Imagine atoning for sins in a way that is sinful. According to a newly released letter written by Israeli Chief Rabbi David R. Lau, that is exactly what’s happening when Orthodox Jews abuse chickens during the annual ritual of kapparos. Explaining that such abuse is “a mitzvah through a transgression,” Chief Rabbi Lau reminded participants and suppliers that they have “a holy duty all year round to prevent any animal suffering and unnecessary pain … “.
Even though Jewish law condemns cruelty to animals, every year millions of chickens are killed in kapparos rituals on the eve of Yom Kippur. Shoved into tiny cages and left to languish without food and water in the end-of-summer heat, the frightened animals are roughly grabbed by their feet and wings, often squawking in pain and fear as they’re waved over the heads of participants, before being slaughtered. In Brooklyn alone, 50,000 chickens are killed every year during kapporos ceremonies.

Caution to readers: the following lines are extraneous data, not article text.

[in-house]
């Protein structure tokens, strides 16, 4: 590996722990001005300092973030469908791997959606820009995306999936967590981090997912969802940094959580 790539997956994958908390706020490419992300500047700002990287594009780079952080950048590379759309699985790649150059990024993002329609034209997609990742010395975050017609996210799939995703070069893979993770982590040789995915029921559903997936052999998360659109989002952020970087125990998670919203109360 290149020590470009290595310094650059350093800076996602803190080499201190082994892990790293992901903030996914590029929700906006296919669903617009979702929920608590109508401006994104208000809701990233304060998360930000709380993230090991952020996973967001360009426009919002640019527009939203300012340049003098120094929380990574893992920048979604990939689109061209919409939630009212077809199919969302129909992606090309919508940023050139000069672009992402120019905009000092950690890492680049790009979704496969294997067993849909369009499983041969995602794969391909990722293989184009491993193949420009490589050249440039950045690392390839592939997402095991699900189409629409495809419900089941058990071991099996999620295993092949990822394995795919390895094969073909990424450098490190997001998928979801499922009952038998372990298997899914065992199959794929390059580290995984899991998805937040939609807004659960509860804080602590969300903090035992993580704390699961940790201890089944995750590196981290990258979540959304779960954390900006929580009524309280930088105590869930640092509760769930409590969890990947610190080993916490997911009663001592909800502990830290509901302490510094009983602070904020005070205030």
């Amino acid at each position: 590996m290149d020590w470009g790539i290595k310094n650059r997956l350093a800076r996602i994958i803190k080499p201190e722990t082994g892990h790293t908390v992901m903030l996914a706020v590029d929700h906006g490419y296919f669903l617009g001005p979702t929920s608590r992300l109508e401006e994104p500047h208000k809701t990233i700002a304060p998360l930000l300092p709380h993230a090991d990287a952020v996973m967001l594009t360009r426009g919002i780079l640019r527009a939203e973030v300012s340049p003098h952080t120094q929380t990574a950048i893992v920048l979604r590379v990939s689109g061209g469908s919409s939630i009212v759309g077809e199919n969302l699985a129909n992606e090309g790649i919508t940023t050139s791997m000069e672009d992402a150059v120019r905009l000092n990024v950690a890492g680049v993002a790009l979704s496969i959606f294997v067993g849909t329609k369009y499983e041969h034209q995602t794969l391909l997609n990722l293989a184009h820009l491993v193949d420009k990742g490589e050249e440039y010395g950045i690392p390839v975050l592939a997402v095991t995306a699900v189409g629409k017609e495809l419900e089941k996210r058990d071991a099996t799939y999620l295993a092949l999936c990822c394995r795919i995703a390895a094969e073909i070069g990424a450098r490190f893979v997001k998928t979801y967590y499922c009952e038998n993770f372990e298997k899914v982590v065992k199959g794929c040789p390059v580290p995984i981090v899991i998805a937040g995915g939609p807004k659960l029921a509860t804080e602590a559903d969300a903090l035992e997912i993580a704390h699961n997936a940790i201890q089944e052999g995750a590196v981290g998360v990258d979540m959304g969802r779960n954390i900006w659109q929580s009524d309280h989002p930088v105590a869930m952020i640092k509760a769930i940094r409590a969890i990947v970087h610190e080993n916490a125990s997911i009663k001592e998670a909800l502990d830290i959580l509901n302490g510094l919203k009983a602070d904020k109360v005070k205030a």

There is a better way. Many Orthodox Jews forgo chickens in favor of waving money instead. With the words of Chief Rabbi Lau reminding Orthodox Jews of their obligation to alleviate animal suffering, we hope that ritual chicken abuse will quickly become a thing of the past.